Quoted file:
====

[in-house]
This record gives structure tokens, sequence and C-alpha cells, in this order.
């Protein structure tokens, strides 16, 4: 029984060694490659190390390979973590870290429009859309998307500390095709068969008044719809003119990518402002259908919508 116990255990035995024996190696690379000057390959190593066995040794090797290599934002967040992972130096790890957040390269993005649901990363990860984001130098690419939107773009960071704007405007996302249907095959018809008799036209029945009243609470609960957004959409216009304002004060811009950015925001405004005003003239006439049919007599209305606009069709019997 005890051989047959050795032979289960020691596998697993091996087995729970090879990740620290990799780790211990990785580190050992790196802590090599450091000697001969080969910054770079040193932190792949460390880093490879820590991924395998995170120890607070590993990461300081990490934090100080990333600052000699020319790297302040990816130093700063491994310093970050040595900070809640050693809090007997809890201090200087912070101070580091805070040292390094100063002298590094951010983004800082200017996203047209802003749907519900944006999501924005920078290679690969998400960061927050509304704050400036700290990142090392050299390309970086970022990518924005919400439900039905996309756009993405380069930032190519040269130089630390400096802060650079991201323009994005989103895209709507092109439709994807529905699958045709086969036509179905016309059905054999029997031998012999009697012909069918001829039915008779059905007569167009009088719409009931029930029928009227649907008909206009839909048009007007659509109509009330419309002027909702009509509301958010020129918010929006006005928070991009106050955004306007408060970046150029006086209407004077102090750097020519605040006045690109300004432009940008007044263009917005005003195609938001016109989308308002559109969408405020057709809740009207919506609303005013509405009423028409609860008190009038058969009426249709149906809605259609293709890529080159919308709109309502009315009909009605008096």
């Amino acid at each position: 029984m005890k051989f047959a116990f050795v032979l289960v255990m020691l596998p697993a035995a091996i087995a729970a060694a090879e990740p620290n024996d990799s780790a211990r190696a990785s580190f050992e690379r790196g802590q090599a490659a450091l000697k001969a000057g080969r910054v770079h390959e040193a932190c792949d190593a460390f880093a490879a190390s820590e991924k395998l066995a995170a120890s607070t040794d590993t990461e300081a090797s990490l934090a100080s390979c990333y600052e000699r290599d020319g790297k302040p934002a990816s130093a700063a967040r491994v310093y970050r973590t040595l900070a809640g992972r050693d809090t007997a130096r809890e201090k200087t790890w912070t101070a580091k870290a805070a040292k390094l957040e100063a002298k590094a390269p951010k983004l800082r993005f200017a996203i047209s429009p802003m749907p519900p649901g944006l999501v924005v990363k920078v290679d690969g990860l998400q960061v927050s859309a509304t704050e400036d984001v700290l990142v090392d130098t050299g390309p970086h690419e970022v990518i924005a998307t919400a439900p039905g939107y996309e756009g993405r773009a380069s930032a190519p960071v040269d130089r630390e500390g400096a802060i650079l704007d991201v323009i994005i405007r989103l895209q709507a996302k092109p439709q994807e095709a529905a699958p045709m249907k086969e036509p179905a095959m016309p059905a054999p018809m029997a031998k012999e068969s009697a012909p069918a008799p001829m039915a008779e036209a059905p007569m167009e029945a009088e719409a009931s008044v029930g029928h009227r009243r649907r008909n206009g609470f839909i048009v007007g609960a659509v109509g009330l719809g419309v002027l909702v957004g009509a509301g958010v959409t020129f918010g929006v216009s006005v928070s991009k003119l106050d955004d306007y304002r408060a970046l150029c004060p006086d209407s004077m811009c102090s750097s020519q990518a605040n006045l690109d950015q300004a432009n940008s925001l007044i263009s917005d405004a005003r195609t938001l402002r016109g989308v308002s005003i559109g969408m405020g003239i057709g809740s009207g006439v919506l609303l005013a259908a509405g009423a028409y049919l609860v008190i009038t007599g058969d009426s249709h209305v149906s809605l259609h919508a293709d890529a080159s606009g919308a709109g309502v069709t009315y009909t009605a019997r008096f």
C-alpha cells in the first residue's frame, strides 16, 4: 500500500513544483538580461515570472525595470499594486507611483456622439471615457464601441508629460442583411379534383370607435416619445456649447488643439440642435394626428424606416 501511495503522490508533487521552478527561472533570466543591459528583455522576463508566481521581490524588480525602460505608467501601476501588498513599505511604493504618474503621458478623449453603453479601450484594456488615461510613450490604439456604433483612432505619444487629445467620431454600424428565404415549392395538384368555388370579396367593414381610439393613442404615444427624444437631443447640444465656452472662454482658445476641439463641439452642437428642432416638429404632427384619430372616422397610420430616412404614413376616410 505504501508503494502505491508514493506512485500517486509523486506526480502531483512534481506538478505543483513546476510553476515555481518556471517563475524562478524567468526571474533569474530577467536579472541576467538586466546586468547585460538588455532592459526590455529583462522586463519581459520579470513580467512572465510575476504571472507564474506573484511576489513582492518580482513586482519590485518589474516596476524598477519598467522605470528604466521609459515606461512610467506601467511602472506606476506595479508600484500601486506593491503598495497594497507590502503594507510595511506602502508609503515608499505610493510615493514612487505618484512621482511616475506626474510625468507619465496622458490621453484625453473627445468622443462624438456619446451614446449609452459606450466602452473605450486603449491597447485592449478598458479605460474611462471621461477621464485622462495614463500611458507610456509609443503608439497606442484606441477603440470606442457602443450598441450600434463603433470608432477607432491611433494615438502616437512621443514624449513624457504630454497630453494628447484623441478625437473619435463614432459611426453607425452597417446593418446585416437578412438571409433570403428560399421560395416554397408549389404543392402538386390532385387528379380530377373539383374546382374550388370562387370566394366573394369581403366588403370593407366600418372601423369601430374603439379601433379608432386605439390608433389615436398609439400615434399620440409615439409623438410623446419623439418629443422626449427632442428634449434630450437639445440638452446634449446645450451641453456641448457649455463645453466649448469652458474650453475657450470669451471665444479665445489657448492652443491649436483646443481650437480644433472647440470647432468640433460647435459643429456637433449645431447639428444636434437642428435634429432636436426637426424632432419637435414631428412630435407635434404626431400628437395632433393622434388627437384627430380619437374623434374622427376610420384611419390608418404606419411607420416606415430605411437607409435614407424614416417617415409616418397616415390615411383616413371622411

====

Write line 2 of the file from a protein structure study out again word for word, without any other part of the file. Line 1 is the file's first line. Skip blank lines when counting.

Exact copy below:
This record gives structure tokens, sequence and C-alpha cells, in this order.